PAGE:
In our shared reality, we must all admit that we don’t yet know why or when the HFE mutations activate iron overloading; however, if you do know that you have a mutation, then you can watch your diet and lifestyle and get your iron checked regularly. Based on what we do know so far, it is entirely possible that prophylactic lifestyle moderation, like refraining from smoking and excessive alcohol and red meat (changes which have multiple health benefits), may prevent the onset of HFE-based iron overloading.
When a person does know they have an HFE mutation they can insist on an iron test that their doctor may otherwise refuse. Patient initiated iron testing, based on knowledge of HFE status, will almost certainly detect overloading sooner than your average family doctor. So what harm does your committee think it is preventing by keeping people ignorant of the mutation?
D. Re: The deadly HFE legacy
In our shared reality, people inadvertently give their kids hemochromatosis because they don’t know they are carriers. Are you really saying that people must be kept ignorant of their carrier status unless they can prove A or B above? What is your committee’s position on a person’s right to chose not to risk transmission of a potentially deadly condition?
E. Re: hemopause
In the real world, many women with HFE mutation survive the onset of iron loading until menopause, at which point the loading starts. Due to the medical profession’s frequently dismissive treatment of menopausal women, this loading is often not diagnosed until they have suffered irreversible organ damage, condemning them to years of lost work, diminished circumstances, poorly controlled pain, and numerous other harms that society can ill afford.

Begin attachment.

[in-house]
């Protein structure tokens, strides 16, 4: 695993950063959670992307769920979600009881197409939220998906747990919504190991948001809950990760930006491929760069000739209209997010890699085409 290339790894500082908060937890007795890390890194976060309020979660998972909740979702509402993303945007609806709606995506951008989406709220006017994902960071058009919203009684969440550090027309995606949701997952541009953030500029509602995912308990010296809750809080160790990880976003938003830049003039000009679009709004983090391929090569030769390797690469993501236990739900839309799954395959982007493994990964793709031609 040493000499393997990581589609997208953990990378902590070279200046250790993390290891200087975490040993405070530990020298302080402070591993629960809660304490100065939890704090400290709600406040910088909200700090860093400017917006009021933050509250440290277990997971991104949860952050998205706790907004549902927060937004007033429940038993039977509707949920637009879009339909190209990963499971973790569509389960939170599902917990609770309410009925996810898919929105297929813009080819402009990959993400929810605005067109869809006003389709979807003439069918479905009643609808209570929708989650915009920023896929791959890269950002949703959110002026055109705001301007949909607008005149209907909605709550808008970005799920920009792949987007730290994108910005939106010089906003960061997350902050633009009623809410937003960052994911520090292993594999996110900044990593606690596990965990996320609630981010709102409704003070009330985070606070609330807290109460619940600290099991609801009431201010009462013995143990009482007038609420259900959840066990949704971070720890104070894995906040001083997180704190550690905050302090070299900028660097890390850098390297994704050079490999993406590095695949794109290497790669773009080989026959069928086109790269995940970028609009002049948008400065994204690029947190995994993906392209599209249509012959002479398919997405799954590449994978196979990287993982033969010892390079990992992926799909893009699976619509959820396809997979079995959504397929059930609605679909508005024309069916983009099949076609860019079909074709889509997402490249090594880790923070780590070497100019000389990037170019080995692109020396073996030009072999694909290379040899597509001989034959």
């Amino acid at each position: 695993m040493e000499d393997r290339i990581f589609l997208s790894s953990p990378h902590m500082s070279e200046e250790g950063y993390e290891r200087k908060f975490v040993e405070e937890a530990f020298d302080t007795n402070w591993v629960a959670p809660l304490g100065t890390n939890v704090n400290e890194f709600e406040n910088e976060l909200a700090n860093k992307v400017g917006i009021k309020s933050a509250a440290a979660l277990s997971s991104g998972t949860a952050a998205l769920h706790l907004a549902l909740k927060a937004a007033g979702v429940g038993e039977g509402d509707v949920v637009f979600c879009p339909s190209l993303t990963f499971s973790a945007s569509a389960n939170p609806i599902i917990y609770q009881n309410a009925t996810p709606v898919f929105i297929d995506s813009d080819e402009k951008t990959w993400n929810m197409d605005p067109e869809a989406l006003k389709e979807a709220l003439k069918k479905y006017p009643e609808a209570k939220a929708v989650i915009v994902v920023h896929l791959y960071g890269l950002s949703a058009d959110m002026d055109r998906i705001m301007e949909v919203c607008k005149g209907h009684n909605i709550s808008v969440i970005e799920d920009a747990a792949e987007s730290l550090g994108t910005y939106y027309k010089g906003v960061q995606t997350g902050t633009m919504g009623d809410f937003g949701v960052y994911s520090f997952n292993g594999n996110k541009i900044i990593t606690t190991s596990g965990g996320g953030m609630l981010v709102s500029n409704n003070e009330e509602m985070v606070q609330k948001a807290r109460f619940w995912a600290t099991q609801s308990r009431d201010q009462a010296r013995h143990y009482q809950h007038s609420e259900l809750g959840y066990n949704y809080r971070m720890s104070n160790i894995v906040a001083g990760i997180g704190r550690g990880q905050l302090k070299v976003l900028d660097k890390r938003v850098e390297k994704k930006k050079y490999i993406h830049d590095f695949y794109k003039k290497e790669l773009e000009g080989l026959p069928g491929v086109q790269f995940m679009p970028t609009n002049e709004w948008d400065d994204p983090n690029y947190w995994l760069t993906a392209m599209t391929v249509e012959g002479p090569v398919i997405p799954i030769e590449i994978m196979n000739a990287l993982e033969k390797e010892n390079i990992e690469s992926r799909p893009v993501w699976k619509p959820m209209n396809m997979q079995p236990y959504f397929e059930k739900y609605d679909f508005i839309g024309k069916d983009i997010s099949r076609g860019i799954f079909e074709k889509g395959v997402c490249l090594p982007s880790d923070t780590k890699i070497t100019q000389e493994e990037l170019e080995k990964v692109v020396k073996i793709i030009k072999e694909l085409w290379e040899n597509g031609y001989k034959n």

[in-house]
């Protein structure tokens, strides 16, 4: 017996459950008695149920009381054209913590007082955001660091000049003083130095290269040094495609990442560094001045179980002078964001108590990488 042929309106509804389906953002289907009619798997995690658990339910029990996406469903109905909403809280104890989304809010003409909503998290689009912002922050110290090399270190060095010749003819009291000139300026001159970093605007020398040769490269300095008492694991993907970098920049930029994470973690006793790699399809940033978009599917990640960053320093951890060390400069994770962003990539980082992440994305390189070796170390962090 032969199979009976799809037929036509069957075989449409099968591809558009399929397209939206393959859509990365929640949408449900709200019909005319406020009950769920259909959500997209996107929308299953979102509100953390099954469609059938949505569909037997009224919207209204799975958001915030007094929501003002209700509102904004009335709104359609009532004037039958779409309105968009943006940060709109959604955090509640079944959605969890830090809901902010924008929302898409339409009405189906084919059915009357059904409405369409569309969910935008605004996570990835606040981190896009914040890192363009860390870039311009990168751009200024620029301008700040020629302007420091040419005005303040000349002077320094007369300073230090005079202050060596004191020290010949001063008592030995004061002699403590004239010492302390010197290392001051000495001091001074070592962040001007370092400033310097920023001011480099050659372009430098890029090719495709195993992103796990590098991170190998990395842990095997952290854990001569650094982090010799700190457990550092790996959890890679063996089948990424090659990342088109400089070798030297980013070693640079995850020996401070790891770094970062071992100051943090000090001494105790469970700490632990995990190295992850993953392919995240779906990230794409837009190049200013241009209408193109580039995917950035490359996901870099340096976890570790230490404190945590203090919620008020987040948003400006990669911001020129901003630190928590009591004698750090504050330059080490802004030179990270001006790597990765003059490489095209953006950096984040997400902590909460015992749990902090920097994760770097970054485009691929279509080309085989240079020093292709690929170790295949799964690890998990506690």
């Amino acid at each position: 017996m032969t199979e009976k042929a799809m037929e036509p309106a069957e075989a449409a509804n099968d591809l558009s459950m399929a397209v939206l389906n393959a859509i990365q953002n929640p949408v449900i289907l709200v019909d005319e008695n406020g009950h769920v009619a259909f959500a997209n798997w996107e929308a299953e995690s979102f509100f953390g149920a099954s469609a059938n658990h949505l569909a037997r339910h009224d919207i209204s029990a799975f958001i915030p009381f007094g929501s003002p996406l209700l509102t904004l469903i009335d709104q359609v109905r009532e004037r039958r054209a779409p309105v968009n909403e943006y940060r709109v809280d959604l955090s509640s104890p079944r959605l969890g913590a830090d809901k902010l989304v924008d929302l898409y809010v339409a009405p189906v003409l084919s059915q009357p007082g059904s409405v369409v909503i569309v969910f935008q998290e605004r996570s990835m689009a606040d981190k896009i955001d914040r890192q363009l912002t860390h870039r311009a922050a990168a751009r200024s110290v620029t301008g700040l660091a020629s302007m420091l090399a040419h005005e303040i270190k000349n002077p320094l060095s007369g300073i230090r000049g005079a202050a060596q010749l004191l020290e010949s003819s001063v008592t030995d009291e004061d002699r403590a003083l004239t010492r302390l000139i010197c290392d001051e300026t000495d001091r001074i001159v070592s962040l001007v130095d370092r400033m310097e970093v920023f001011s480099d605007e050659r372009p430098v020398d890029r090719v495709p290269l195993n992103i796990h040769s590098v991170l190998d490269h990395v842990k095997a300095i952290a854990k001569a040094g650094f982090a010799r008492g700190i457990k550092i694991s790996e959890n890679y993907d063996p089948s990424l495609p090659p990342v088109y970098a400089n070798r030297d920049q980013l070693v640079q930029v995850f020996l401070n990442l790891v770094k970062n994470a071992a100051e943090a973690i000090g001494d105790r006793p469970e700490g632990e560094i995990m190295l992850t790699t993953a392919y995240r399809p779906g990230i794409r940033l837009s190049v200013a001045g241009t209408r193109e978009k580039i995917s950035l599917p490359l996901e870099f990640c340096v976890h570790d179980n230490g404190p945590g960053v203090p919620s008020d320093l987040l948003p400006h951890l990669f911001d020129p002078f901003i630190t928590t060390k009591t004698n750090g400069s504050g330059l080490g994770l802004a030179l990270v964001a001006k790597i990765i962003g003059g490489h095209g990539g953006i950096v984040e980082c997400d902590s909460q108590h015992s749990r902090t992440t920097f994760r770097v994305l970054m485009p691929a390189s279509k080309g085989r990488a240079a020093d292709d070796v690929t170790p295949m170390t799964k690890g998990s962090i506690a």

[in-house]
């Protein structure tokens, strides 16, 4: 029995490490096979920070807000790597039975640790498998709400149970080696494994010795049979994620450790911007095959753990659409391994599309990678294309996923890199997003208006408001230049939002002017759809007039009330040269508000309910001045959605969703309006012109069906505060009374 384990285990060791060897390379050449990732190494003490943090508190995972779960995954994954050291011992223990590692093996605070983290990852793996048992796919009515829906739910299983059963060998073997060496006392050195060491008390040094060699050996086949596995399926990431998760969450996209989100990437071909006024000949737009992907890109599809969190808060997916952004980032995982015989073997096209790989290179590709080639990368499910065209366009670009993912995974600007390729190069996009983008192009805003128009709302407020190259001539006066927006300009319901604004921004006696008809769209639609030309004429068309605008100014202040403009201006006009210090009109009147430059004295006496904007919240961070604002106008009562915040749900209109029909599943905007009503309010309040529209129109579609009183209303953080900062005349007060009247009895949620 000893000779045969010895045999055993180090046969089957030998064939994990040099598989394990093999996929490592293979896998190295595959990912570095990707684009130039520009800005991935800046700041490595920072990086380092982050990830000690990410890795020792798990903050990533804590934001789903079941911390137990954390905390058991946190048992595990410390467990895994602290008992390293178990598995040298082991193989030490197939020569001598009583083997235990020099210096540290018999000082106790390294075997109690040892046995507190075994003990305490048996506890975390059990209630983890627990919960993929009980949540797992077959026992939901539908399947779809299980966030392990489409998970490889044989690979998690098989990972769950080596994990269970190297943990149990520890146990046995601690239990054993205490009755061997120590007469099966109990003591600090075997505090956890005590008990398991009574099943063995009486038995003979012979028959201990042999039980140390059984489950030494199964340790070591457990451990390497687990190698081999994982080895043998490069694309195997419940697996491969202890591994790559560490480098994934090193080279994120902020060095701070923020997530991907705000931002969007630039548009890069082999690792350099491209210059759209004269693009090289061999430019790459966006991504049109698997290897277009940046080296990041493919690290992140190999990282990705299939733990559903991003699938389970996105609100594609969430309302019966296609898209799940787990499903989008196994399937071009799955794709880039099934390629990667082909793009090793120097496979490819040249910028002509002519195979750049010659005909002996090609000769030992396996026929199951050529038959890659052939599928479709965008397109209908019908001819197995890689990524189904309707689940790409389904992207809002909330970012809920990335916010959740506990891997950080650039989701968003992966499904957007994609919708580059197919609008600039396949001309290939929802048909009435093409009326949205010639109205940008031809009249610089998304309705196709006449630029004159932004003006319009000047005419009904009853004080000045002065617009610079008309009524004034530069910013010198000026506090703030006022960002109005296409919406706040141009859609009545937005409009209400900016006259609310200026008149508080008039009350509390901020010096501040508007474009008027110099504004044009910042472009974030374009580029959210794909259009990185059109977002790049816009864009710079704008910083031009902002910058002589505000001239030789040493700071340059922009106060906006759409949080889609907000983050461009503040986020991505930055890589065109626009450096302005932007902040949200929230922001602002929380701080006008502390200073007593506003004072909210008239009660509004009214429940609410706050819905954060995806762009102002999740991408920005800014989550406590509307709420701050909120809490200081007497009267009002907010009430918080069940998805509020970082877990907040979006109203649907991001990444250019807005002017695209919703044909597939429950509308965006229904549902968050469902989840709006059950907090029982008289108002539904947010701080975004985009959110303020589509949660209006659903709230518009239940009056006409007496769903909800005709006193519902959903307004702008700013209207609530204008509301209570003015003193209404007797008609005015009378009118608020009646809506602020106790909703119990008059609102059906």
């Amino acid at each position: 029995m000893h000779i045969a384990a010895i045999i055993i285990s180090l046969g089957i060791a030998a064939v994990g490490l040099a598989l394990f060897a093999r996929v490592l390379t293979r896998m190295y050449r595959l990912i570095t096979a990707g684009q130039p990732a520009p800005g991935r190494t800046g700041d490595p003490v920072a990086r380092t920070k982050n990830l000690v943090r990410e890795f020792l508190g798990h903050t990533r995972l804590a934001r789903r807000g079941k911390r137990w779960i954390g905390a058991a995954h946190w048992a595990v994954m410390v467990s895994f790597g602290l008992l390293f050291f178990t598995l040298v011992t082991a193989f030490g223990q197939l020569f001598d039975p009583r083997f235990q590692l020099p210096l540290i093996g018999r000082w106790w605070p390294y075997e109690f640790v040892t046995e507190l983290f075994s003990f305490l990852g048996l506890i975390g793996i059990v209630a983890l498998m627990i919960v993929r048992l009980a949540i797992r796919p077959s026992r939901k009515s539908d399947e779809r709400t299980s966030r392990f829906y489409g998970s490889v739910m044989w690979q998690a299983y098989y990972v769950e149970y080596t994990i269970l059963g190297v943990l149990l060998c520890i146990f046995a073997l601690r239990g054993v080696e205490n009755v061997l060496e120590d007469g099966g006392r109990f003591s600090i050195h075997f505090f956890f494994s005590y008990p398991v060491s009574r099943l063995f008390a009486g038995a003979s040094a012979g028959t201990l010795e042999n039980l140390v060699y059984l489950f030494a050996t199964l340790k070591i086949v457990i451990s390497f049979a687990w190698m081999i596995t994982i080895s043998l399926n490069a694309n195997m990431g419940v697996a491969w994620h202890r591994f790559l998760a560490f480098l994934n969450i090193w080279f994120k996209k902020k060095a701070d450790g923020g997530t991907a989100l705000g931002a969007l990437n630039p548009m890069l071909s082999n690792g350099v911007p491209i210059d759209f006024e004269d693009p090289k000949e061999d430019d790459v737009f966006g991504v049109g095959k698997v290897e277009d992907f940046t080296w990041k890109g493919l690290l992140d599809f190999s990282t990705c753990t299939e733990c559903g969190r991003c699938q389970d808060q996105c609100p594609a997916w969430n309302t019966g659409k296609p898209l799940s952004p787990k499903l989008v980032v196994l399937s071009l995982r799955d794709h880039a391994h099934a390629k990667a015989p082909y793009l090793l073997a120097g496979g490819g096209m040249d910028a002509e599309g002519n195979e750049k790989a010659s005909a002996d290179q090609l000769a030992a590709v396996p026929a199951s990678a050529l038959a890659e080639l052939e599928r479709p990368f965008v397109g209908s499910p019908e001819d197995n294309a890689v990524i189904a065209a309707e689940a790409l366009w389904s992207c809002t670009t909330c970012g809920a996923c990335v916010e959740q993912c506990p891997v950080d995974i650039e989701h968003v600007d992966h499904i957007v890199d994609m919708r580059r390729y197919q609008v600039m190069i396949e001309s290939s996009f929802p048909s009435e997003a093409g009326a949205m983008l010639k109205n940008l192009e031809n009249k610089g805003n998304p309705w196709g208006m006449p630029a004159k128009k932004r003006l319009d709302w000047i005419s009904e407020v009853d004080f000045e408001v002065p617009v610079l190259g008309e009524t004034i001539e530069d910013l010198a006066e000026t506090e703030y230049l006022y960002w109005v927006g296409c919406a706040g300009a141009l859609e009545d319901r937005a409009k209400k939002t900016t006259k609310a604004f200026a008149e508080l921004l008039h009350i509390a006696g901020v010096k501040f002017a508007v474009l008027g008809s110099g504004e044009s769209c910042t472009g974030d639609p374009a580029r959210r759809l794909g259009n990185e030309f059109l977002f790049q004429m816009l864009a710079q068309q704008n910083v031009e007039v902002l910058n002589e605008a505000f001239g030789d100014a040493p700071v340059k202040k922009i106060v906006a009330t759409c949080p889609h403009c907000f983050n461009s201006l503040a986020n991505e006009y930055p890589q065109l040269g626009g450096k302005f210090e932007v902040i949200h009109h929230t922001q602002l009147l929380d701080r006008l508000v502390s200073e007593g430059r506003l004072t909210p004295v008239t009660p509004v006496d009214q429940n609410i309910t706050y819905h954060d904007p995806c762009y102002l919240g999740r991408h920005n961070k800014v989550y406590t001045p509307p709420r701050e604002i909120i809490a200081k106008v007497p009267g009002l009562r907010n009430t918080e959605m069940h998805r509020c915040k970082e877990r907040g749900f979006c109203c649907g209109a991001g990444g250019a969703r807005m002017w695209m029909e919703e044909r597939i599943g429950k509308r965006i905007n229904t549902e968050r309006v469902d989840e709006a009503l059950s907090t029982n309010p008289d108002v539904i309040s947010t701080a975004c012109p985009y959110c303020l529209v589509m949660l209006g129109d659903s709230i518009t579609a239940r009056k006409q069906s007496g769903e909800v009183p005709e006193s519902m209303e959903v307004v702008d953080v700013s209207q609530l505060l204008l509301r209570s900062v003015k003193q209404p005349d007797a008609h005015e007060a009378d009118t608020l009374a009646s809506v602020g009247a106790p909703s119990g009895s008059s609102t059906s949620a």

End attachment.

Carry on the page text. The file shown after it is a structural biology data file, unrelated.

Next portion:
I have no family history of HFE-related problems but I became the primary care provider for my wife when she was crippled by what turned out to be undiagnosed hereditary hemochromatosis. It is not overstating matters to say that medical ignorance ruined her life. After 10 years of suffering she has still not been able to return to work or claim disability.
That is why I started CelticCurse.org and a Facebook page to raise awareness of hereditary hemochromatosis. It is also why I got tested. That test cost me $99, which thankfully I could afford, even though it meant breaking the laws of New York state to complete the test there without a doctor’s permission, a sad state of affairs that your advice will, I fear, only make worse.
I am further thankful that I do not have any HFE mutations, but I regularly hear from people who do. Many of them have just found out they have the mutation but have already suffered irreversible damage from it. On top of this they must deal with a painful new reality: some of their relatives may have died from undiagnosed HFE-related hereditary hemochromatosis.
If the ACMG would consider re-evaluating its ruling on HFE, I could help put you in touch with victims of HFE mutation and their families. In the meantime, I will continue to recommend HFE testing to anyone who is curious, and proactively urge testing for all women approaching menopause. In my reality, that is the best path to least harm and the best way to minimize death and suffering from hereditary hemochromatosis.